Upon entering Sala Rossa and seeing a packed room, however, several things became abundantly clear: (a) Facebook is not some all knowing oracle dispensing the truth for all who look upon it, (b) it had been far too long since I had seen a show at this majestic venue, and most importantly, (c) great music will always be found by music lovers.

Spending so much time going to überhyped shows—many times highly unwarranted, I might add—as well as living partially in the arrested development world of campus life, it is sometimes easy to forget that there was a time before social media. It was refreshing to see a packed house full of people who did not feel constantly compelled to share with the digital world what they were doing on this particular Monday night. The mixed crowd seemed to have found this band through different means, yet we all came to the same conclusion, one that bridged any gender or age gap that might have existed in the room: Black Joe Lewis & The Honeybears are simply one of the greatest bands touring today.

The love in the room was almost palpable and with a brand new album, Backlash, released just two weeks prior, the excitement level was high. It had been a few years since their last show in Montreal, and everyone was ready to get down. At 10:30 p.m., the seven members strode onto the stage, took their places, and immediately launched into a house-rockin’ version of the latest single, “PTP." The frenzied pace of the opening song bled right into the next one, “Freakin’ Out”, but quickly gave way to the pleading soul of “Wasted.” This ebb and flow of the speed with which the band would deliver their brand of music would continue for the next two hours, with more emphasis on the up than the down.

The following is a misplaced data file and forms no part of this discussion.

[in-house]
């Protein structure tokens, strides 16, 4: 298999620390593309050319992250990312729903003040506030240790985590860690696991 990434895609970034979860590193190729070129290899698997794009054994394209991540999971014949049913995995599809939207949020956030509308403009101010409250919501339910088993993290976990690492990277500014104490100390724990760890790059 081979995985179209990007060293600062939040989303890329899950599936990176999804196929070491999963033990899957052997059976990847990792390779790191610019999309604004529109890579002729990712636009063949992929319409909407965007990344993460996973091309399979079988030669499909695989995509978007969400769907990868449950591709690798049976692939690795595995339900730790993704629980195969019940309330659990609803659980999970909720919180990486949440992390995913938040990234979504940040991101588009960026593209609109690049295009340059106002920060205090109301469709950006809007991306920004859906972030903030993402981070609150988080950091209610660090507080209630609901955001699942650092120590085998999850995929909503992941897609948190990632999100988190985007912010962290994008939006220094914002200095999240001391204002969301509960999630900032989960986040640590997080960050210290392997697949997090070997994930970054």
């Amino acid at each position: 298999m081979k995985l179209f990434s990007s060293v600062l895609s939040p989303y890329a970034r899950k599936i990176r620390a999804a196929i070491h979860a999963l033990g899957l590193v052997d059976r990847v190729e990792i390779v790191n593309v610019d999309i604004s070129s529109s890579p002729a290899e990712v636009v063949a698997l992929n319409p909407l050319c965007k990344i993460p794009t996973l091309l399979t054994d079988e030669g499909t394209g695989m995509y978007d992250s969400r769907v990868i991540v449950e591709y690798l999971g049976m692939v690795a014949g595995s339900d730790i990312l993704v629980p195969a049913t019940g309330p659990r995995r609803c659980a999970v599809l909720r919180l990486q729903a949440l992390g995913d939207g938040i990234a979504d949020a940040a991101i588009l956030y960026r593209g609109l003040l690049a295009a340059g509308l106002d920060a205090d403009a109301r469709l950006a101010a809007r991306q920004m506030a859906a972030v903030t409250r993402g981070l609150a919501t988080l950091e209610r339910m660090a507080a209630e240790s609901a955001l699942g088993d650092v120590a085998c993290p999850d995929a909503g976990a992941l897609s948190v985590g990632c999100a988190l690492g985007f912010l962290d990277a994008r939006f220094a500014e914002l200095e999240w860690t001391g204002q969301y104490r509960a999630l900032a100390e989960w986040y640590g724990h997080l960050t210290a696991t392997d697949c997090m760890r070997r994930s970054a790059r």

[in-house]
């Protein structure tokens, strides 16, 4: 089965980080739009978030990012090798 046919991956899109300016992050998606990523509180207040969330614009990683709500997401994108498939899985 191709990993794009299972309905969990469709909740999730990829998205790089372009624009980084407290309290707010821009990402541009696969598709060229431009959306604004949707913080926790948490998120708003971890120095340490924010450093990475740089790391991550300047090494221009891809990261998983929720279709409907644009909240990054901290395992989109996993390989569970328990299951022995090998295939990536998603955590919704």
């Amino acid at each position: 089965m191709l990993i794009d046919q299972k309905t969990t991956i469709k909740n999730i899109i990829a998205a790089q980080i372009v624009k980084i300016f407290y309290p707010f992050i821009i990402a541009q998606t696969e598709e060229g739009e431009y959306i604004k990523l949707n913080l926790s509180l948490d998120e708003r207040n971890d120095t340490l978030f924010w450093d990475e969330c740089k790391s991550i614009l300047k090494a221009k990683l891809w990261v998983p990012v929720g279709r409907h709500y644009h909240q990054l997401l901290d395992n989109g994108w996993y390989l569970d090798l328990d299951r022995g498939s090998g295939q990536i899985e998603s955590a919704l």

The ease with which the band slipped between R&B rave-ups, gutbucket blues, and heart wrenching soul is a testament to all the years spent on the road and playing around their hometown of Austin, Texas. Yes, some members may have changed over the years—and they even dropped the Honeybears name for an album—but the core remained. As long as they are led by Black Joe Lewis, the spirit will always be there.

A truly great frontman who has never allowed himself to be pidgeon holed into any specific categories or genres—he’s as much punk as he is anything—Lewis has always oozed confidence on stage. But this time, it also appeared that he has found an inner peace with being the leader, much like Bruce Springsteen with the E Street Band. There is no question as to who is the boss, and therefore the music can become the sole focus of every member of the group. Throughout the show, he also pulled out many classic Texas showman tricks, like playing his guitar with his teeth during “Golem” or the sax vs. guitar duel with tenor sax player Jason Frey during “Hipster.” This only proved that he is just as interested in having fun as playing great music.

Without much banter with the crowd, the setlist was a perfect blend of the new album—with 10 of the 11 songs making the cut—and old favorites like “Come To My Party”, “Sugarfoot” and a medley of “Livin’ In The Jungle” and “Booty City” (which I’m pretty sure is the song during when a bra was thrown on stage). It would have been hard to tell the difference to which ones were old and which were brand new, by the reaction from the crowd.

To bring this amorous night of sweaty rock ‘n’ roll to an end, the band returned to the stage for an encore of erotically charged anthems; first an ode to Joe’s preferred type, “Big Booty Woman,” followed by his tongue-firmly-planted-in-cheek love song, “Bitch, I Love You.” It was the perfect ending to the party, and with that the crowd made their way to the exit, ecstatic and exhausted. The band had given us all we could handle, and we can only hope that it will not be another three years before they give it to us all over again.